A note about The Cuddlywumps Chronicles

This blog is written and maintained by Miss Cuddlywumps, a fluffy-tailed calico cat who is both classically educated and familiar with mysteries. Comments or complaints should be addressed to Miss C rather than to author Roby Sweet. Ms. Sweet accepts no responsibility for Miss C's opinions.

Friday, August 15, 2014

It Took a Cat to Make a 10th-century Welsh Hamlet



Miss Cuddlywumps considers a very old law about cats and hamlets



"Hywel Dda" artist unknown -
National Library of Wales,
via ru.wikipedia.
Licensed under Public domain
via Wikimedia Commons.
Today we are visiting Wales in the 10th century, the time of one King Hywel Dda (Howel the Good) who was known as “the king of all Wales.” His reign—beginning about 910 in just one part of Wales and lasting until his death in 949 or 950, by which time he ruled over nearly all of Wales—was marked by the codification of Welsh law. The one code became three (the Venedotian, Dimetian, and Gwentian codes), all of which mention cats in various ways.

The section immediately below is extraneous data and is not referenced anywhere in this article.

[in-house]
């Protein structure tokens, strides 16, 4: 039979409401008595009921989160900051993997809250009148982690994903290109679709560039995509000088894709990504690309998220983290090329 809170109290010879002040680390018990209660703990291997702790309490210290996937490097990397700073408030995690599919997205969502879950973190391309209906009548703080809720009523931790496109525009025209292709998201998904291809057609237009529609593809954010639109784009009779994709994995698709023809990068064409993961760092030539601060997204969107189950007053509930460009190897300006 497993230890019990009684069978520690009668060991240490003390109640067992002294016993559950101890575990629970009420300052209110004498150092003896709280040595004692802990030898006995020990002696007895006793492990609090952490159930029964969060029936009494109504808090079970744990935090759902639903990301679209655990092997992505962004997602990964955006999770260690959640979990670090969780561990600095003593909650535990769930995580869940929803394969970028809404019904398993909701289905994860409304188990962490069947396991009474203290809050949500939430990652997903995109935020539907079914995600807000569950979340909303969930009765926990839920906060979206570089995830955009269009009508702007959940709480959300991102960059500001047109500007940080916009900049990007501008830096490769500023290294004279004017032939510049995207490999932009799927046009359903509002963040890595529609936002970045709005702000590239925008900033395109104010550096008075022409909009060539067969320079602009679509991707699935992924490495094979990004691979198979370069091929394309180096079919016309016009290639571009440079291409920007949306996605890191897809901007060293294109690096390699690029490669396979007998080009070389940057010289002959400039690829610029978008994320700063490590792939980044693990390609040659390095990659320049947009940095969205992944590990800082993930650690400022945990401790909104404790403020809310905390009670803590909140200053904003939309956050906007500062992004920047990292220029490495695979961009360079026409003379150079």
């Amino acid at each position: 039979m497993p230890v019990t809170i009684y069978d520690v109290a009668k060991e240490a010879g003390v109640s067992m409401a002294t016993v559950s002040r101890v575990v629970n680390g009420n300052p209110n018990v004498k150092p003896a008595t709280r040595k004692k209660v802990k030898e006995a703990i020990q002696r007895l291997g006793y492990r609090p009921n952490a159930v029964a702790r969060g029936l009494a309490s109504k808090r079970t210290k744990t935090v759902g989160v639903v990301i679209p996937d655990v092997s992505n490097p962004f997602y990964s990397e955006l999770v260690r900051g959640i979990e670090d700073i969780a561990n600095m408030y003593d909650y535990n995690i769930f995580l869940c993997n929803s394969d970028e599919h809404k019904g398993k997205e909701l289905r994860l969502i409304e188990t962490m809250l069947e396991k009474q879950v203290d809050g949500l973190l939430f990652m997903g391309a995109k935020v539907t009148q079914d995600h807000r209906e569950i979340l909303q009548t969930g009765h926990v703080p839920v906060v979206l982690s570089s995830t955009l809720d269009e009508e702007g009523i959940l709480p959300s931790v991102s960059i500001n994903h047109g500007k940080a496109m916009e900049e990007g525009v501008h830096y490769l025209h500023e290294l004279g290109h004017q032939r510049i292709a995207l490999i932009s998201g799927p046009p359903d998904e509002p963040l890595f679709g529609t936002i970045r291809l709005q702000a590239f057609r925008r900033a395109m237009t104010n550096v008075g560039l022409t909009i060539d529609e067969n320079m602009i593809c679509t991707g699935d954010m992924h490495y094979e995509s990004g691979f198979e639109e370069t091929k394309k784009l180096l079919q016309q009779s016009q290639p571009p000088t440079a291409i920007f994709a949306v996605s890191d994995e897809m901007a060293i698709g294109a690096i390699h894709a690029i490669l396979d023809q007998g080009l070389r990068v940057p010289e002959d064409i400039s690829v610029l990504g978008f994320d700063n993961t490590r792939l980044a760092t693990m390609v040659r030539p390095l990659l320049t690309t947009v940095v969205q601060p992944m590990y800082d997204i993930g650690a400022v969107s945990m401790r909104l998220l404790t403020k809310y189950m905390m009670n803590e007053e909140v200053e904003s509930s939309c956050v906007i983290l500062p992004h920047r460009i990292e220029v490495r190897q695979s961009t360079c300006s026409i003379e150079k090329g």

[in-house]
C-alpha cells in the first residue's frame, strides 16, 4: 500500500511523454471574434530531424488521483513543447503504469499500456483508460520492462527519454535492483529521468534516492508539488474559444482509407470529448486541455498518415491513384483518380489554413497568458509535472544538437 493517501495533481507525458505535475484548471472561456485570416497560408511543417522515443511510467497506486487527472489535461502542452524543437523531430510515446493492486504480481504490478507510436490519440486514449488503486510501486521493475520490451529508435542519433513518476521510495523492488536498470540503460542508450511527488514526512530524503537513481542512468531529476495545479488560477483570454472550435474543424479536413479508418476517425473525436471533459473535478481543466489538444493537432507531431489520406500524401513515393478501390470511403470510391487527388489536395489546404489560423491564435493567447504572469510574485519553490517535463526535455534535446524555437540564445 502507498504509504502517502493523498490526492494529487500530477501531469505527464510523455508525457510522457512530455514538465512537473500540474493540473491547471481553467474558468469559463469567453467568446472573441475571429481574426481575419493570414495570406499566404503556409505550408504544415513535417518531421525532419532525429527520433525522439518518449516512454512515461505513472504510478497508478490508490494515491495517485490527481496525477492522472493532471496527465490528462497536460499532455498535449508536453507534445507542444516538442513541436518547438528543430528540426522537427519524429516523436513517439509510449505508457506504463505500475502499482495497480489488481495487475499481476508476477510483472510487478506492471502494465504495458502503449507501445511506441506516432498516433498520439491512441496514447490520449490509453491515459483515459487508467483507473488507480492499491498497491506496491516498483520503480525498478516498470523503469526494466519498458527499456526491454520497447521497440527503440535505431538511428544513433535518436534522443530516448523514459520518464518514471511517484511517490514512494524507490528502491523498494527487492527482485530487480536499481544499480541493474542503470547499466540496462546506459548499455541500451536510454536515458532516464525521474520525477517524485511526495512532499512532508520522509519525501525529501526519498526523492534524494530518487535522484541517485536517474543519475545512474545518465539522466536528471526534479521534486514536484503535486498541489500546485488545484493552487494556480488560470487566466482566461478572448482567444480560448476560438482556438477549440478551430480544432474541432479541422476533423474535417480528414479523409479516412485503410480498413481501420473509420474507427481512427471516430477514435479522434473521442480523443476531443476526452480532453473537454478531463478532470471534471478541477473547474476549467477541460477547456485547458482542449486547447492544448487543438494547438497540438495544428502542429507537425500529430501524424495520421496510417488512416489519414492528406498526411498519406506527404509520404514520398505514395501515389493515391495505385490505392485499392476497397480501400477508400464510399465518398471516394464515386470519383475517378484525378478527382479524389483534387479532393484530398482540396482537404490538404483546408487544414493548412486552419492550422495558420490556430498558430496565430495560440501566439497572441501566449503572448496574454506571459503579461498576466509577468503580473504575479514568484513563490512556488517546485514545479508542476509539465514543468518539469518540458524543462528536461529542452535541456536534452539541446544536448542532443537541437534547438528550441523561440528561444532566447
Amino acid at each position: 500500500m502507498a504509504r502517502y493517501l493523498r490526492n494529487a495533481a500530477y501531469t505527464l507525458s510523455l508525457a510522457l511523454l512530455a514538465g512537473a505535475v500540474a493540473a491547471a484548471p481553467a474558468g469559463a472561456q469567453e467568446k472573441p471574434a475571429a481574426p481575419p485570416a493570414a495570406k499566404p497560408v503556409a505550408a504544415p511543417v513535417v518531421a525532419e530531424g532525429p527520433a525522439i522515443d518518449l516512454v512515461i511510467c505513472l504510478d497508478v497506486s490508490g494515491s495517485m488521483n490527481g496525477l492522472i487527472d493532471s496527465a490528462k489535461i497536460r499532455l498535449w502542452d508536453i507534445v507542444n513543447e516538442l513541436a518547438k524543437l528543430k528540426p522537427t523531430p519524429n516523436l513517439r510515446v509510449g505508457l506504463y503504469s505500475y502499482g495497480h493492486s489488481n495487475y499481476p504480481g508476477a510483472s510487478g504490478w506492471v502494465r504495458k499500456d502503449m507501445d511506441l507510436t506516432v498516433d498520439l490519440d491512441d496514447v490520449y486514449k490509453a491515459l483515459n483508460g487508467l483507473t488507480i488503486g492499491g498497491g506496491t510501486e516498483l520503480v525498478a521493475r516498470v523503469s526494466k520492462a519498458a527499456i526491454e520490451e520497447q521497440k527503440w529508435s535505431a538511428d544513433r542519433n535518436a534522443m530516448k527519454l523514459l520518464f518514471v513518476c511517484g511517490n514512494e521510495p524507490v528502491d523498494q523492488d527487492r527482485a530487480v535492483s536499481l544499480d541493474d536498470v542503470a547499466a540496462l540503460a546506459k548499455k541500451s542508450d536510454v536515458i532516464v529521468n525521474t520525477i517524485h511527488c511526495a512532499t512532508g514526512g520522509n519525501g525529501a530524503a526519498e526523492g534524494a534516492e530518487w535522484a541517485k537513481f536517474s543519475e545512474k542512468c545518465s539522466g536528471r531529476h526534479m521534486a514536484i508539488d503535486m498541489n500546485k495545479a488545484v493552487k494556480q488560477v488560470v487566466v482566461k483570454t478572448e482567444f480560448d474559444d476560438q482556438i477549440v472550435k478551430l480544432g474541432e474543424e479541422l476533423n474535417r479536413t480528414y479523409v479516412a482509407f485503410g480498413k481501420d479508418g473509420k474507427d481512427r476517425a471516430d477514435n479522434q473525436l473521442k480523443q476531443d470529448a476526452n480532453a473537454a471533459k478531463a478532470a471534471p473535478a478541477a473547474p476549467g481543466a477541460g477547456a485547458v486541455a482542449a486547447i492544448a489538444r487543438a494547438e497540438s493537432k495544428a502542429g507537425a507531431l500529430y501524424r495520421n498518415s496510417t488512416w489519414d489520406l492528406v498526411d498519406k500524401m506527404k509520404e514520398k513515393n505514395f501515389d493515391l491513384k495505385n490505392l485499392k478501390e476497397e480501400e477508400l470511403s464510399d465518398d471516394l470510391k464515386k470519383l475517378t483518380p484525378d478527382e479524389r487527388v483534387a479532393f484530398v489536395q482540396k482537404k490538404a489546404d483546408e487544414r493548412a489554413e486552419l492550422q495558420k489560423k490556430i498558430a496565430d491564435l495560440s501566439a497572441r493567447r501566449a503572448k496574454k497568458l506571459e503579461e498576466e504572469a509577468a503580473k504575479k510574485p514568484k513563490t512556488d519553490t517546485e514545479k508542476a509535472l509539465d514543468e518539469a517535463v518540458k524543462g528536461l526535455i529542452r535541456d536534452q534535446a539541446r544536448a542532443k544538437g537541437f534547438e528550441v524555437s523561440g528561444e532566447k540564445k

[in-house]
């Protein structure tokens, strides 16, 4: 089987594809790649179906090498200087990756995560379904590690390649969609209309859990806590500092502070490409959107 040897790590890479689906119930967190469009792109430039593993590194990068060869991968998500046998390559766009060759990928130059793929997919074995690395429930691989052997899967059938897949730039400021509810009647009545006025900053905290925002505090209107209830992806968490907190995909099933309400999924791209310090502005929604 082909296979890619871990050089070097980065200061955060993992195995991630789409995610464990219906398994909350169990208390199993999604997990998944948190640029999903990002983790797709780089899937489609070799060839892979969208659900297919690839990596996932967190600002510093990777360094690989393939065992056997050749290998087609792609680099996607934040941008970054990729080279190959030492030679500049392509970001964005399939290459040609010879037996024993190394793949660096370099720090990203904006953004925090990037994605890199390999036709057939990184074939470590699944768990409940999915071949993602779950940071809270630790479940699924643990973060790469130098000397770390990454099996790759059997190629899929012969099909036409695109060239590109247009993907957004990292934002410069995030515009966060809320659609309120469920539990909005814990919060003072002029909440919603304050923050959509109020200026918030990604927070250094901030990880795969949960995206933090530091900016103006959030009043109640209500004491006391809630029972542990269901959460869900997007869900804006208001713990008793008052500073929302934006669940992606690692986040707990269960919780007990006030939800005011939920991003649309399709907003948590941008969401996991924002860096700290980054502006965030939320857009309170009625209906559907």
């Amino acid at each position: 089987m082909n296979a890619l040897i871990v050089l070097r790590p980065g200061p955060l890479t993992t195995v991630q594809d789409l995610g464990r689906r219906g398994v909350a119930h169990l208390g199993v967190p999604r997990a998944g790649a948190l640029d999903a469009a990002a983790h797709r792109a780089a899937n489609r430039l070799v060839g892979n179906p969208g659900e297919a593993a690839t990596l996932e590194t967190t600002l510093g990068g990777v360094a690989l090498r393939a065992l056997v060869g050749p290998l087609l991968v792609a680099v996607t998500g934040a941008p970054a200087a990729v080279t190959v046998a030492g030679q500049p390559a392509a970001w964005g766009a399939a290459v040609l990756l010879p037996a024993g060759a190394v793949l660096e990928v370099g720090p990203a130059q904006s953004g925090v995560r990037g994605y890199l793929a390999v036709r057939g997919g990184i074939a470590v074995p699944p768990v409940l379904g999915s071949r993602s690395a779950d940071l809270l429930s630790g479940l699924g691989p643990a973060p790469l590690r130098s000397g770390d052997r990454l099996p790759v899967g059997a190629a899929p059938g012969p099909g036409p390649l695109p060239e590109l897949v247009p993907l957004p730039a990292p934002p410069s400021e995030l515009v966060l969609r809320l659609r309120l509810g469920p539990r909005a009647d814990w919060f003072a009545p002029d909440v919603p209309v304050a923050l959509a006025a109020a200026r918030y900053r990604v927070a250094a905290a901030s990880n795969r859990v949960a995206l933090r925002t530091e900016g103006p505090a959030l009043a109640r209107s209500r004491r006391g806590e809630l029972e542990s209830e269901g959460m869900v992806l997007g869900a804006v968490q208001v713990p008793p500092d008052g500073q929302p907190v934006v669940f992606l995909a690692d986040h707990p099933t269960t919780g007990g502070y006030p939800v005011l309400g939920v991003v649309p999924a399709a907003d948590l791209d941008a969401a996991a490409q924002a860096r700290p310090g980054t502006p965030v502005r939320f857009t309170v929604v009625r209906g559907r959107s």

One fundamental mention of cats appears in a law about hamlets. According to Hywel Dda, certain specific ingredients were needed to make a lawful hamlet (a hamlet, by the way, is smaller than a village and is “the smallest incorporated unit of municipal government,” according to Merriam-Webster). These essentials were

  • 9 buildings
  • 1 plough
  • 1 kiln
  • 1 churn
  • 1 bull
  • 1 cock
  • 1 herdsman
  • 1 cat

 Presumably you would also need people to work the plough, kiln, and churn, though apparently no certain number of human inhabitants was needed. She of Little Talent wonders why the bull and cock are mentioned, but cows and hens are not. Also notice the lack of a dog. And old SoLT would like to know why a cat is considered necessary. To control vermin? As a symbol of luck or fertility?

But this is a silly question. Clearly, cats are essential to civilized life. Nearly everything else is superfluous. This we always knew.
 

Sources

Van Vechten, Carl. Cats! The Cultural History. Kindle edition. Burslem Books, 2010. First published as The Tiger in the House, 1936. Location 1996.

Encyclopædia Britannica Online, s. v. "Hywel Dda," accessed August 11, 2014, http://www.britannica.com/EBchecked/topic/273547/Hywel-Dda.

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